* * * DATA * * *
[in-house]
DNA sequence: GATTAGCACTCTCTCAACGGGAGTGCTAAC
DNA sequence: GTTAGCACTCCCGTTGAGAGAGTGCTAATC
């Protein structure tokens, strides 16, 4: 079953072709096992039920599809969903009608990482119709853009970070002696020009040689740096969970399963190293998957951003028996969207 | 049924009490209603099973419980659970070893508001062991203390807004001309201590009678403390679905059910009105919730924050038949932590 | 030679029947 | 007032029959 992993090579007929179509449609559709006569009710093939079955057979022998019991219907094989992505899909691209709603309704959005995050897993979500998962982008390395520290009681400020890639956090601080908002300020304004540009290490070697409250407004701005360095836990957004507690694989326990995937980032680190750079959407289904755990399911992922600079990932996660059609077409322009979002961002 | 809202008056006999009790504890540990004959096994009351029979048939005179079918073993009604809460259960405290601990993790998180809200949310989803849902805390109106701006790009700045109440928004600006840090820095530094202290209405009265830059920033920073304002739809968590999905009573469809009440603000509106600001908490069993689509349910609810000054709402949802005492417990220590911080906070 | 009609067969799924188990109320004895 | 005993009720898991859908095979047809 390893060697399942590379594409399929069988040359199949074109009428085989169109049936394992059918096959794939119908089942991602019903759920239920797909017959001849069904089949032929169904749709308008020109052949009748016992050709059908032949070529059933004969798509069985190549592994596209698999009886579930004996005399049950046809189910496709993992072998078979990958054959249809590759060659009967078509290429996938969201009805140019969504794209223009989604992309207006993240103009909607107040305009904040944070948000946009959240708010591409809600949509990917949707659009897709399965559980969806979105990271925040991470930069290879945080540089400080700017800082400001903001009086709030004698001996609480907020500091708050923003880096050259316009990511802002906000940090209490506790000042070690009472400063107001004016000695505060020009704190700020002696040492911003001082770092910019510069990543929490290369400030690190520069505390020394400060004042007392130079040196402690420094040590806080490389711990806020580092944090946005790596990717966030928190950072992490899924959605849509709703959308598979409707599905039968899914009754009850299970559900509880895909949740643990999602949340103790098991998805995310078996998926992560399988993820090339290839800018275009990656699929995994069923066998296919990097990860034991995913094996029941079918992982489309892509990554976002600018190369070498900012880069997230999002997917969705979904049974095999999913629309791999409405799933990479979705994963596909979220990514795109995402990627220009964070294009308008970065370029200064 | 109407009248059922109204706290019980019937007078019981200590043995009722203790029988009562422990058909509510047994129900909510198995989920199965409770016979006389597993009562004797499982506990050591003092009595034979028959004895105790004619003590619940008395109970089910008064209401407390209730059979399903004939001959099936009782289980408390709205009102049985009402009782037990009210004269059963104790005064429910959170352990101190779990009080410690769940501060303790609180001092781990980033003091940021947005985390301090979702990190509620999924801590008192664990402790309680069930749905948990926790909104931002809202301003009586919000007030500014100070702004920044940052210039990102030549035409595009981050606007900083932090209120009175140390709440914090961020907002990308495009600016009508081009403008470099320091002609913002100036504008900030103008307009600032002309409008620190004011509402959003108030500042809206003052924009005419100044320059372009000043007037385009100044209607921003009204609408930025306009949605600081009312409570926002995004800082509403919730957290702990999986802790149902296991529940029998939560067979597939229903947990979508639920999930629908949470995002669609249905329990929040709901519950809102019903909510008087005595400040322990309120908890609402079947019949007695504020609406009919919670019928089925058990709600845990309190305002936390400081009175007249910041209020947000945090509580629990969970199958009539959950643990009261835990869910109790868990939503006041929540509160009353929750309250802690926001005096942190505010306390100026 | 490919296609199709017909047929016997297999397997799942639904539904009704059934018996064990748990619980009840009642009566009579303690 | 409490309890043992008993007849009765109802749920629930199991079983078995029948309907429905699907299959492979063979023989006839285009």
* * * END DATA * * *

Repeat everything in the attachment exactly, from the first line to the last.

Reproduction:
[in-house]
DNA sequence: GATTAGCACTCTCTCAACGGGAGTGCTAAC
DNA sequence: GTTAGCACTCCCGTTGAGAGAGTGCTAATC
């Protein structure tokens, strides 16, 4: 079953072709096992039920599809969903009608990482119709853009970070002696020009040689740096969970399963190293998957951003028996969207 | 049924009490209603099973419980659970070893508001062991203390807004001309201590009678403390679905059910009105919730924050038949932590 | 030679029947 | 007032029959 992993090579007929179509449609559709006569009710093939079955057979022998019991219907094989992505899909691209709603309704959005995050897993979500998962982008390395520290009681400020890639956090601080908002300020304004540009290490070697409250407004701005360095836990957004507690694989326990995937980032680190750079959407289904755990399911992922600079990932996660059609077409322009979002961002 | 809202008056006999009790504890540990004959096994009351029979048939005179079918073993009604809460259960405290601990993790998180809200949310989803849902805390109106701006790009700045109440928004600006840090820095530094202290209405009265830059920033920073304002739809968590999905009573469809009440603000509106600001908490069993689509349910609810000054709402949802005492417990220590911080906070 | 009609067969799924188990109320004895 | 005993009720898991859908095979047809 390893060697399942590379594409399929069988040359199949074109009428085989169109049936394992059918096959794939119908089942991602019903759920239920797909017959001849069904089949032929169904749709308008020109052949009748016992050709059908032949070529059933004969798509069985190549592994596209698999009886579930004996005399049950046809189910496709993992072998078979990958054959249809590759060659009967078509290429996938969201009805140019969504794209223009989604992309207006993240103009909607107040305009904040944070948000946009959240708010591409809600949509990917949707659009897709399965559980969806979105990271925040991470930069290879945080540089400080700017800082400001903001009086709030004698001996609480907020500091708050923003880096050259316009990511802002906000940090209490506790000042070690009472400063107001004016000695505060020009704190700020002696040492911003001082770092910019510069990543929490290369400030690190520069505390020394400060004042007392130079040196402690420094040590806080490389711990806020580092944090946005790596990717966030928190950072992490899924959605849509709703959308598979409707599905039968899914009754009850299970559900509880895909949740643990999602949340103790098991998805995310078996998926992560399988993820090339290839800018275009990656699929995994069923066998296919990097990860034991995913094996029941079918992982489309892509990554976002600018190369070498900012880069997230999002997917969705979904049974095999999913629309791999409405799933990479979705994963596909979220990514795109995402990627220009964070294009308008970065370029200064 | 109407009248059922109204706290019980019937007078019981200590043995009722203790029988009562422990058909509510047994129900909510198995989920199965409770016979006389597993009562004797499982506990050591003092009595034979028959004895105790004619003590619940008395109970089910008064209401407390209730059979399903004939001959099936009782289980408390709205009102049985009402009782037990009210004269059963104790005064429910959170352990101190779990009080410690769940501060303790609180001092781990980033003091940021947005985390301090979702990190509620999924801590008192664990402790309680069930749905948990926790909104931002809202301003009586919000007030500014100070702004920044940052210039990102030549035409595009981050606007900083932090209120009175140390709440914090961020907002990308495009600016009508081009403008470099320091002609913002100036504008900030103008307009600032002309409008620190004011509402959003108030500042809206003052924009005419100044320059372009000043007037385009100044209607921003009204609408930025306009949605600081009312409570926002995004800082509403919730957290702990999986802790149902296991529940029998939560067979597939229903947990979508639920999930629908949470995002669609249905329990929040709901519950809102019903909510008087005595400040322990309120908890609402079947019949007695504020609406009919919670019928089925058990709600845990309190305002936390400081009175007249910041209020947000945090509580629990969970199958009539959950643990009261835990869910109790868990939503006041929540509160009353929750309250802690926001005096942190505010306390100026 | 490919296609199709017909047929016997297999397997799942639904539904009704059934018996064990748990619980009840009642009566009579303690 | 409490309890043992008993007849009765109802749920629930199991079983078995029948309907429905699907299959492979063979023989006839285009």